Phil Shaw: Even Ned Sherrin beats Five Live

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The Independent Football

Kicking a chap when he's down is unedifying at the best of times, and putting the boot into the BBC, and Radio Five Live in particular, may seem like adding insult to injury right now.

Let me start by saying I complain because I care. Since the station's inception 10 years ago, I have sat through thousands of hours. Football commentaries and phone-ins, sports panels and cricket scoreboards - you name it, I am forever tuning in 693 or 909.

Much of its output I enjoy personally and find useful professionally. The balance between the measured authority of Mike Ingham, the football correspondent, and the opinionated passion of Alan Green ensures that matches are never boring, even when uneventful.

Then there's the blend of humour and professionalism by Pat Murphy on cricket and Dave Woods on rugby league. The honeyed tones of Ron Jones and descriptive powers of John Murray and Ian Brown. Shrewd analysis by Jimmy Armfield. Though a few commentators and pundits stray into Alan Partridge territory, Five Live's coverage of live sport is in the hands of a generally excellent squad.

That doesn't stop the station from having flaws which, because one listens so frequently, become all the more maddening. Its news values often resemble those of a PR consultancy signed up to the Premiership, especially Manchester United, Arsenal and Chelsea.

I hold no brief for the Nationwide League, and it is a weakness of which many other media organisations, arguably including this newspaper, may be accused. But the obsession with a handful of clubs surely contravenes the BBC's remit to be "fair and balanced".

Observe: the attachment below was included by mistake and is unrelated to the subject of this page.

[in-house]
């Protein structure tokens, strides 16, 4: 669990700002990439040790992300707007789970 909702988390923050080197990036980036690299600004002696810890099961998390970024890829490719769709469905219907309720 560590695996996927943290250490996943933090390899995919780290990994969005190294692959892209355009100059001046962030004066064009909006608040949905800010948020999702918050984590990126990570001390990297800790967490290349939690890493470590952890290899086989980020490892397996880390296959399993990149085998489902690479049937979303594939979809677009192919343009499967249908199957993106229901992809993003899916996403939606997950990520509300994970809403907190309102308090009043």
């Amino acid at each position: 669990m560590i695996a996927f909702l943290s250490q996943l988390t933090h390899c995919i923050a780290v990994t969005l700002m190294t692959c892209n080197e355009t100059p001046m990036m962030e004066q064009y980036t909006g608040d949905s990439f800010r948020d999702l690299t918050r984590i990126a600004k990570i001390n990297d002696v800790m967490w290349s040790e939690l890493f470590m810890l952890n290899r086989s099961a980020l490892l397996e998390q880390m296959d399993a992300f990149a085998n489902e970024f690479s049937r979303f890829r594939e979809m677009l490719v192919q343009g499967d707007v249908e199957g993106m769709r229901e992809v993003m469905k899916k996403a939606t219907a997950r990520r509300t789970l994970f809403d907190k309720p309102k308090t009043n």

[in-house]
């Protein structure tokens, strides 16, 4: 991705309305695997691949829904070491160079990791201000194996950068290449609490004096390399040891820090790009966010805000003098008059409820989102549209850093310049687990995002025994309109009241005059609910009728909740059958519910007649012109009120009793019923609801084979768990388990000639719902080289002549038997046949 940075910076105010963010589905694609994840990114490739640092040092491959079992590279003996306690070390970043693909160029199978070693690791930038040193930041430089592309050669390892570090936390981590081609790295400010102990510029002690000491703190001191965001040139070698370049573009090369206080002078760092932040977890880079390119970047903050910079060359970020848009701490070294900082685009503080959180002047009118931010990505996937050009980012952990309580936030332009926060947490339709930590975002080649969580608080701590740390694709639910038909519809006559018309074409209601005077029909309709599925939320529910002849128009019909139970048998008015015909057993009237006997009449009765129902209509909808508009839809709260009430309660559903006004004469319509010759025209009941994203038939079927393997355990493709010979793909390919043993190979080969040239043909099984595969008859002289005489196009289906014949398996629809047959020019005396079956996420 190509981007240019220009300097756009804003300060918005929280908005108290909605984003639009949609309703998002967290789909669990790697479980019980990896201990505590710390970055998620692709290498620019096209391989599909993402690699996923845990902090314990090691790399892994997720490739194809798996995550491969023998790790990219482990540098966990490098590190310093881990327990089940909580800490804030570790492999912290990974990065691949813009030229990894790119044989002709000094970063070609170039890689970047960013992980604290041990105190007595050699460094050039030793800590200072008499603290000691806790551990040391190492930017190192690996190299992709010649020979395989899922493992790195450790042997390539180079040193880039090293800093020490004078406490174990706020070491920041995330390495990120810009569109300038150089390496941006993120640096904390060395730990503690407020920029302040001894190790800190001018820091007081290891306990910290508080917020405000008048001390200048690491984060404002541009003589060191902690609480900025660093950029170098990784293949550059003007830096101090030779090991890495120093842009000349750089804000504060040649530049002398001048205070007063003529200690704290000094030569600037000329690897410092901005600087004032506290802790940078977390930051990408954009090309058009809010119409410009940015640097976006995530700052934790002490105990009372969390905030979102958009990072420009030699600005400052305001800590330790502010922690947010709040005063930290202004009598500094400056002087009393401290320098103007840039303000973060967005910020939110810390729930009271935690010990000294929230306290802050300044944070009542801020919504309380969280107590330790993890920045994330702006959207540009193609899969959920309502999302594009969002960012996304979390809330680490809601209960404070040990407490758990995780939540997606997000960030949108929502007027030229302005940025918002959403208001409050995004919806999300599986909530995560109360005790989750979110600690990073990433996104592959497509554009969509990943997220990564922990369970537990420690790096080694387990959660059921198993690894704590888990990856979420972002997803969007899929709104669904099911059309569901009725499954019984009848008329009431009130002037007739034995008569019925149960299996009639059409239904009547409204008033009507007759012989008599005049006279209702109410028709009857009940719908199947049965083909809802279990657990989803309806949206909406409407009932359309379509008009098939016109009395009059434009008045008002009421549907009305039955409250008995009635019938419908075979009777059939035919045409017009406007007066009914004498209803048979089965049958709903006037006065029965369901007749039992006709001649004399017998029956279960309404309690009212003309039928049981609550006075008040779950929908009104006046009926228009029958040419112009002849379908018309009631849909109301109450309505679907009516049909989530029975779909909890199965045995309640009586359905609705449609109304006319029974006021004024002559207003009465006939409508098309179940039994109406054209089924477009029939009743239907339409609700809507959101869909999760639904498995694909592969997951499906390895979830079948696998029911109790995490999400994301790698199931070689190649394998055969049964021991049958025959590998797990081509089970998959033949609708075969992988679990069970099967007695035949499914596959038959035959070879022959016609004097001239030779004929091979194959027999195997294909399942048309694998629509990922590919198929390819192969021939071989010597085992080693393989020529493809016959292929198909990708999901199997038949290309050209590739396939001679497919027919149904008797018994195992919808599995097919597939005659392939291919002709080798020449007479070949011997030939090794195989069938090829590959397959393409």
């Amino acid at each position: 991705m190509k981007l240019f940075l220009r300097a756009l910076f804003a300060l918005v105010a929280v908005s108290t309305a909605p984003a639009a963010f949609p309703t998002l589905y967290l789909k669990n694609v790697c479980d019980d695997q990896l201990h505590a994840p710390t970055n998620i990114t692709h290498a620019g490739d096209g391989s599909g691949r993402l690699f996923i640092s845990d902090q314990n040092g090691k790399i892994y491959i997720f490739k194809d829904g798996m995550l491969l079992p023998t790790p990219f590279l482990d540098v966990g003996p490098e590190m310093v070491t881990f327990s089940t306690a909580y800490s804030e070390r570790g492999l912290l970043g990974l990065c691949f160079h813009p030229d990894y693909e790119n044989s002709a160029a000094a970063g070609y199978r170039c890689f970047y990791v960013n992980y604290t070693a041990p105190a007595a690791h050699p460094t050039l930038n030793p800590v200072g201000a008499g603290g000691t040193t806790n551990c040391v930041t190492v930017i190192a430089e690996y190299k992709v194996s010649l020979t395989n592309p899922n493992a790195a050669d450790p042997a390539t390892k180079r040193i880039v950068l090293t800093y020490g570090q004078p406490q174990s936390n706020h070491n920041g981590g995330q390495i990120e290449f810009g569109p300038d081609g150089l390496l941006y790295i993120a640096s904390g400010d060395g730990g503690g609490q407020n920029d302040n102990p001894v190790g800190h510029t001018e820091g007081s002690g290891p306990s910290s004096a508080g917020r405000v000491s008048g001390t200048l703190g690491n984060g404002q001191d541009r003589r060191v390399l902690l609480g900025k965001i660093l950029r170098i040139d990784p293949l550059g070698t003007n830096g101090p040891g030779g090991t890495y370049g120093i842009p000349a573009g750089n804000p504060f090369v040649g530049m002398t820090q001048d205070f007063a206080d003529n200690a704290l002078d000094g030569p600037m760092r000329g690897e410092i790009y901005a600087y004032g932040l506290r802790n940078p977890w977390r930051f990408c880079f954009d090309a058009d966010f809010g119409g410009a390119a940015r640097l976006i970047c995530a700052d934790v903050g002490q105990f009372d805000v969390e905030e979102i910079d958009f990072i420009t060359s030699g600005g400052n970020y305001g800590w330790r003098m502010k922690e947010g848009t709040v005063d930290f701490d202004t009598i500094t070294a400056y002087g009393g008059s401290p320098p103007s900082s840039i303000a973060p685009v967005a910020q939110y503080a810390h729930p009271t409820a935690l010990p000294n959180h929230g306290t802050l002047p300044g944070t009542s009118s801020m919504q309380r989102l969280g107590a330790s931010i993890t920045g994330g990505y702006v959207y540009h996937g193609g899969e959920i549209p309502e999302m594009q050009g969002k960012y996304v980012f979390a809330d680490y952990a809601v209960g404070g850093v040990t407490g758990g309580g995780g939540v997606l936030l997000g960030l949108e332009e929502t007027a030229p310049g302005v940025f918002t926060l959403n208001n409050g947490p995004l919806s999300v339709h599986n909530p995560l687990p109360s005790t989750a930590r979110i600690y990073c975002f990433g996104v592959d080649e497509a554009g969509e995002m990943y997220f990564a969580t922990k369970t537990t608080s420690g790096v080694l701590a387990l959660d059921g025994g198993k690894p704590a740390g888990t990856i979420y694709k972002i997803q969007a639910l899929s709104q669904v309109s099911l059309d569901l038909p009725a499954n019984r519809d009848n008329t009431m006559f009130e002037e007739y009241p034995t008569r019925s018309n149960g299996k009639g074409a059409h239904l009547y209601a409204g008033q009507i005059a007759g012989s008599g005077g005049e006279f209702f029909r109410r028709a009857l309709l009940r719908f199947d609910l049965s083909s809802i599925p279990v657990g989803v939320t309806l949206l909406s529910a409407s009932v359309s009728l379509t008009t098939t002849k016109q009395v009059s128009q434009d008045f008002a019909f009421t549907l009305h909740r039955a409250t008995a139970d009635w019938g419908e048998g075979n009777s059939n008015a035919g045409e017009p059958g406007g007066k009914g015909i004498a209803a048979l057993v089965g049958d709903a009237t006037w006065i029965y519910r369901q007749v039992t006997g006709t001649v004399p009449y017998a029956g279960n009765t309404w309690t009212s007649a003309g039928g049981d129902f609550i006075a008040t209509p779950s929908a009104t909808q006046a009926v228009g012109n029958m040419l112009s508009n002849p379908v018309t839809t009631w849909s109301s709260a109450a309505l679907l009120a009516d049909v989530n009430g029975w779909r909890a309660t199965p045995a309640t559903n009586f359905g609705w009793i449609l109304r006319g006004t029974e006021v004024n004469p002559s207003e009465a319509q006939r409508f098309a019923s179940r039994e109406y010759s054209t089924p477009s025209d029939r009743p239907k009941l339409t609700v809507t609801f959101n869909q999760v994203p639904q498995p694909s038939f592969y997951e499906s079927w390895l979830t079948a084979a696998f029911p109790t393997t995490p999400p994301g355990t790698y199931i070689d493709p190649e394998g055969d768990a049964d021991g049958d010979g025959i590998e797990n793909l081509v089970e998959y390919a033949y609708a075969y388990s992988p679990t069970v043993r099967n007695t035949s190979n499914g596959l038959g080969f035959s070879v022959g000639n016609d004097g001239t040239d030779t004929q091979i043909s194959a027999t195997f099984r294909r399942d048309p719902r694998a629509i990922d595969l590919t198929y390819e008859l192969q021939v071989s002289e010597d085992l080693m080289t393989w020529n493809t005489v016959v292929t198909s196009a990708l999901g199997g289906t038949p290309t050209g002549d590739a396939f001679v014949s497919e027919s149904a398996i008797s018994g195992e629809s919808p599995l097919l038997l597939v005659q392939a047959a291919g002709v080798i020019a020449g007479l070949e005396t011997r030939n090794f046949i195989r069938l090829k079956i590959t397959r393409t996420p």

Big games are trailed as if the station itself were staging them - an anomaly that has reached its nadir in the almost possessive way the corporation advertises its FA Cup coverage with a droning voice straight out of the Radio One jingle unit.

And I cannot be alone in finding the procession of callers to Six-O-Six increasingly tedious in their rants about referees and managers. Alan Green's presentational skills are preferable to those of David "Red Hot Soccer Chat" Mellor or the Europhobic Richard Littlejohn, yet serious consideration needs to be given to the agenda.

If Liverpool lose, it is a safe bet that before the 6.30 news, one caller will have come on, spluttering that "It's time for Houllier to go". He'll be followed by another arguing that "Gérard's the man, but he hasn't had his full squad fit". Ten minutes later, a Carlisle fan will ring to say that "If they think they've got problems they should try life at our level".

And if I hear another caller moan that their team were a disgrace and then admit they were not at the match, I'll scream. No, I'll switch to the dreaded Ned Sherrin on the otherwise wonderful Radio Four.

What else? Five Live was dubbed Radio Bloke when it started and if it now has some fine female reporters and presenters, it still hasn't shaken off its cloying mateyness. Simon Mayo hands over to "Crofty" (David Croft) for the sports bulletin; "Chappers" (Mark Chapman, another Six-O-Six host, with a talent for chumminess) teases Susan Bookbinder about Manchester City before she reads the news (does everyone on Five Live have to have a team?).

Finally, a pet hate. In its quest for slickness, the station's stocks of the letter "t" appear to be exhausted. Listen in the afternoon this weekend to the two Marks, Saggers and Pougatch, and you will hear talk of Noddingham Forris and Pardick Thissle, Pord Vale, Hardlypool and the Siddy of Manchesders Daydium.

In the way that pop DJs used to strain towards a transatlantic twang, it has more to do with affectation than accent. Roll on the badding collapses of summer.